After considering the harsh reality of an approximately $60 million gap between transportation funding and transportation costs over the next two years, the Metropolitan Council has approved a “25-cent across-the-board fare increase for Metro Transit and other regular-route providers” plus a 25-cent increase during non-rush hours and a 50-cent increase during rush hours for Metro Mobility.
The decision regarding proposed service cuts has been postponed until the state legislators finalize their current budget negotiations, wherein Council members and riders are hoping for additional funding to be allocated that could minimize, and possibly prevent, such cuts. The 2005-2006 biennial legislative sessions adjourned May 23, 2005 without the completion of a state budget for the next two years. Therefore, the governor called a special session, which began May 24, 2005 to finalize the budget. At the time I was writing this article, potential budget allocations remained unclear.
The Council proposed increased fares and reduced service last March, followed by several public hearings and a public comment period that lasted until May 1, 2005. The Council reports receiving 5,254 comments from the following sources:
• 21 Petitions totaling 1,443 signatures;
• 1,311 E-mails;
• 1,225 Comment Cards;
• 477 Comment Line Callers
• 341 Letters / Faxes;
• 260 Public Hearing Speakers (841 Attendees); and,
• 197 Metro Transit Customer Relations’ Contacts.
Further, the Council indicated that the comments outlined three common themes. First, people generally oppose a fare increase and any service reductions, but would prefer to pay slightly increased fares instead of losing any service. Second, respondents generally feel that the combination of increased fares and reduced service will have a negative impact upon our communities, especially given congestion, pollution, and gas price concerns. And, finally, contributors generally feel that the state should fully fund our transit systems.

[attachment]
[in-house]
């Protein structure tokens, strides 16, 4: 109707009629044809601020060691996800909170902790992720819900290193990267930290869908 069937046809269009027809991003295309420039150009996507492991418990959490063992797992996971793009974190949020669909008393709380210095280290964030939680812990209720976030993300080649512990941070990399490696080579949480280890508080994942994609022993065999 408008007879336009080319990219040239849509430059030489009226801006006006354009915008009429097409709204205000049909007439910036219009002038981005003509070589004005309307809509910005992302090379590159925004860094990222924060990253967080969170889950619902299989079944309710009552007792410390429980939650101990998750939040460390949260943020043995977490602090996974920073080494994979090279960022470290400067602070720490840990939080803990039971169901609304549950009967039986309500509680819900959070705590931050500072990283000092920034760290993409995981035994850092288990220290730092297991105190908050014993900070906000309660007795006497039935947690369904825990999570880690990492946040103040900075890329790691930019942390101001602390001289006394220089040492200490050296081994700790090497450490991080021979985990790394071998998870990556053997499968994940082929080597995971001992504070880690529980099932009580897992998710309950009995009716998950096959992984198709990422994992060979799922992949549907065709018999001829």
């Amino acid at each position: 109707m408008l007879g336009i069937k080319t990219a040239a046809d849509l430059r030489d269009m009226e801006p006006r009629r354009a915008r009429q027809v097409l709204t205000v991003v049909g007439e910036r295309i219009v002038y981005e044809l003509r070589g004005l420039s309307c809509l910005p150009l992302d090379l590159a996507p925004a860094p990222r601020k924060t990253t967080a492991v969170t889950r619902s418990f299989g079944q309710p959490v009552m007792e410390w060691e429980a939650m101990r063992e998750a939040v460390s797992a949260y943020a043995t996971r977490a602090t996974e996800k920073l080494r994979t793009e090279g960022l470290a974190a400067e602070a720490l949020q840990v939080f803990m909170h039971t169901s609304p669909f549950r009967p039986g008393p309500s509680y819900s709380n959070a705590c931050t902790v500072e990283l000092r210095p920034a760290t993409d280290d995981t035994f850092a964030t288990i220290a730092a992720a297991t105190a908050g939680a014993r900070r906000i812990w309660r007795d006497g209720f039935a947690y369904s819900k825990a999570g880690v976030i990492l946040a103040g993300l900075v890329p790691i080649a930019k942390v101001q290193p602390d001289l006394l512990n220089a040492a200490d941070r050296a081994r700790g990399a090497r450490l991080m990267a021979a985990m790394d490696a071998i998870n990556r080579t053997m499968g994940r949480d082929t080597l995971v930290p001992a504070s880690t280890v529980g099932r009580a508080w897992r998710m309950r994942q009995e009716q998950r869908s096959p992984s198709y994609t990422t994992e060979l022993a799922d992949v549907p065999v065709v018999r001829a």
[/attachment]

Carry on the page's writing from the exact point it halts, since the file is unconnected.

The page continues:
Regarding fare increases, Council reports indicate more than 1,400 comments addressed the increase, with 980 (70%) opposing any increase, 280 (20%) agreeing with an increase only if it meant no service cuts, and 140 (10%) in favor of an increase. Overall, there were concerns raised that transit services will no longer be affordable to those individuals and families experiencing fixed incomes and low wages. Other concerns were that transit services would be more expensive than parking downtown for some, thereby discouraging them from using the services.
Regarding proposed Metro Mobility changes, documents show the receipt of more than 500 comments. Respondents strongly opposed reducing the service area to one mile on either side of regular route bus service. They stressed that the proposed changes will significantly impact riders dependent on such services, including individuals experiencing the effects of disability, aging, and fixed incomes. Such cuts could leave many people stranded at home without access to work, groceries, medical care, worship and leisure activities. Individuals living in various suburbs face the greatest risk of losing all service, leaving those riders with no alternative and causing them to become homebound.
Furthermore, some participants noted that reductions to regular route service would force a greater number of people with disabilities to use Metro Mobility, a system that is more expensive to operate, compared to regular route services. Thankfully, lower-than-expected bids from Metro Mobility service providers “make it very likely that the Council won’t have to cut as deeply into the service as previously thought,” according to a Council press release.
During our July publication, we hope to have more information to share regarding the final state budget allocations for our transit system, an update regarding the proposed service cuts, and possibly even a decision concerning those cuts.